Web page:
Suppose a Sentence

Suppose a Sentence Review

Suppose a Sentence is a critical and personal reflection on the art of the sentence in literature, widely conceived. It is both an experiment in the attentive form of the essay - asking what happens, and where one might wander, when as readers and writers we pay minute attention to the language before us - and a polemic for certain kinds of experiment in prose. In a series of essays, each taking a single sentence as its starting point, the book explores style, voice and context. But it also uses its subjects - from George Eliot to Joan Didion, John Donne to Annie Dillard - to ask what the sentence is today and what it might become next.

Title:Suppose a Sentence
Edition Language:English

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    Suppose a Sentence Reviews

  • Adam Dalva

    I really, really like this joyful, varied look at 27 sentences by 27 writers, ranging from De Quincey to Baldwin to Jaeggy and beyond. Dillon takes a different approach with each essay, and often prov...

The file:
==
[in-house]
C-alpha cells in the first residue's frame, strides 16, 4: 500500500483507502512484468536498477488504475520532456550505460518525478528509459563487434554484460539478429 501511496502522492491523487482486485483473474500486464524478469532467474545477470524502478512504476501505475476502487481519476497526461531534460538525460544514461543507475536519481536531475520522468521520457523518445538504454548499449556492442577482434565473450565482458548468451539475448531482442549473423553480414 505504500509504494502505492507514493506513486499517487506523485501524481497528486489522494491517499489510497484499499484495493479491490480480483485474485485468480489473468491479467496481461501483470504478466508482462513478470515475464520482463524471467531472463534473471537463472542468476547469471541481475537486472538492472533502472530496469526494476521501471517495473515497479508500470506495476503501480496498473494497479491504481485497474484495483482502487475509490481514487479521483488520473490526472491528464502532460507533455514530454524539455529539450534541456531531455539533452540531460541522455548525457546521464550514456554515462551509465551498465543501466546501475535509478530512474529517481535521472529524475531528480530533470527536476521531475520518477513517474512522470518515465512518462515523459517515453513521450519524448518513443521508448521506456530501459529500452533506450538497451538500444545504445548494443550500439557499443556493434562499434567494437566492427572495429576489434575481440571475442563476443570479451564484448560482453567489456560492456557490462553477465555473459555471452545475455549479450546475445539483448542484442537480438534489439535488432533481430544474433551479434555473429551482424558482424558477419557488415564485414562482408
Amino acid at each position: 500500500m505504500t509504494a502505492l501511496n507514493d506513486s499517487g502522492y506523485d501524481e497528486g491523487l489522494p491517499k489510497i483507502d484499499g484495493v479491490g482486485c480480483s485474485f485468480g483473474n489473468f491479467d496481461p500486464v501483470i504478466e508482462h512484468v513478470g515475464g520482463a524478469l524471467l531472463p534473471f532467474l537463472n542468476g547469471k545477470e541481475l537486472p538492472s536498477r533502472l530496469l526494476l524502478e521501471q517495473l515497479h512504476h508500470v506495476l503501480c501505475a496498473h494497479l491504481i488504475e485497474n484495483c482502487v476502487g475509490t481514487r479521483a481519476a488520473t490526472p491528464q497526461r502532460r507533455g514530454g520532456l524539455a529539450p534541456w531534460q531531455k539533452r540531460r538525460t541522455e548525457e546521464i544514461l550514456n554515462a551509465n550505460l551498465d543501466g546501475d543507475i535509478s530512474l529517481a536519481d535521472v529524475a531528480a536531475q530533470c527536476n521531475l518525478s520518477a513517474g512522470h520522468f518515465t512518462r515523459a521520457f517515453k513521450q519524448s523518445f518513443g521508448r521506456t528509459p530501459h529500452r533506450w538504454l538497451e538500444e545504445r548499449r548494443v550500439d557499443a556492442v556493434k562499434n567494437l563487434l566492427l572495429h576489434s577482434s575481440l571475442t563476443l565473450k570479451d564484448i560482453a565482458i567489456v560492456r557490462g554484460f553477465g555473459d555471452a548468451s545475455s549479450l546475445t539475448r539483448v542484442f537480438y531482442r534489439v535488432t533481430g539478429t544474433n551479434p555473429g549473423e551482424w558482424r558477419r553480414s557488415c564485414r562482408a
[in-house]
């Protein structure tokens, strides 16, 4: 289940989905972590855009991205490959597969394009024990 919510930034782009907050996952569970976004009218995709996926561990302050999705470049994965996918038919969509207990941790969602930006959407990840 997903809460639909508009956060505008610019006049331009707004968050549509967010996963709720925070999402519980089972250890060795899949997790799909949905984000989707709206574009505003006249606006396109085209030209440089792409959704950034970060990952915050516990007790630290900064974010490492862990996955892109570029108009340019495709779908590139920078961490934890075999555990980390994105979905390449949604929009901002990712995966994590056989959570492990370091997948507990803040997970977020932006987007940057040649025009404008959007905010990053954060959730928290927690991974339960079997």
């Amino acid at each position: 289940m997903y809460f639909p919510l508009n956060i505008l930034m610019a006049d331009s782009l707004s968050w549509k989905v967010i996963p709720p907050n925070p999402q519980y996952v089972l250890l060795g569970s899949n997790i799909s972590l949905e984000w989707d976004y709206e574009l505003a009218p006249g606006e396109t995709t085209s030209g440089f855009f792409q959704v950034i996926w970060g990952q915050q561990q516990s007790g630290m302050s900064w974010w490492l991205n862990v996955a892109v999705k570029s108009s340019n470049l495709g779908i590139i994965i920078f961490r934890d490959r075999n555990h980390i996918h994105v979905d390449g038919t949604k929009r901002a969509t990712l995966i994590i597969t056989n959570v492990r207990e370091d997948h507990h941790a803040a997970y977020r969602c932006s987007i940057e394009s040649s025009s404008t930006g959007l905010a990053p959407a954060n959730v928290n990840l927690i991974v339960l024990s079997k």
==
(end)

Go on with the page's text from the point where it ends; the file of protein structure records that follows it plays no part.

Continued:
• Marcus Hobson

    Fascinating is the best word to describe this book. I’m not sure most of us take the time to read closely. By that I mean really looking at the detail both on the page, the structure, the precise wo...

  • Eric

    27 essays on 27 sentences: I mean this in the sense that we gather from the table of contents, of one essay PER sentence (sentences by e.g. Shakespeare, Ruskin, Bowen, Jaeggy). But the truth is that e...

  • Tosh

    It is always a pleasure to dwell in the words and world of Brian Dillon. "Suppose a Sentence" is a collection of literary essays, where the foundation is the sentence. Twenty-eight essays plus introdu...

  • Gedalia Robinson

    Delightful. Really fun when it gets wacky and self referential at the end....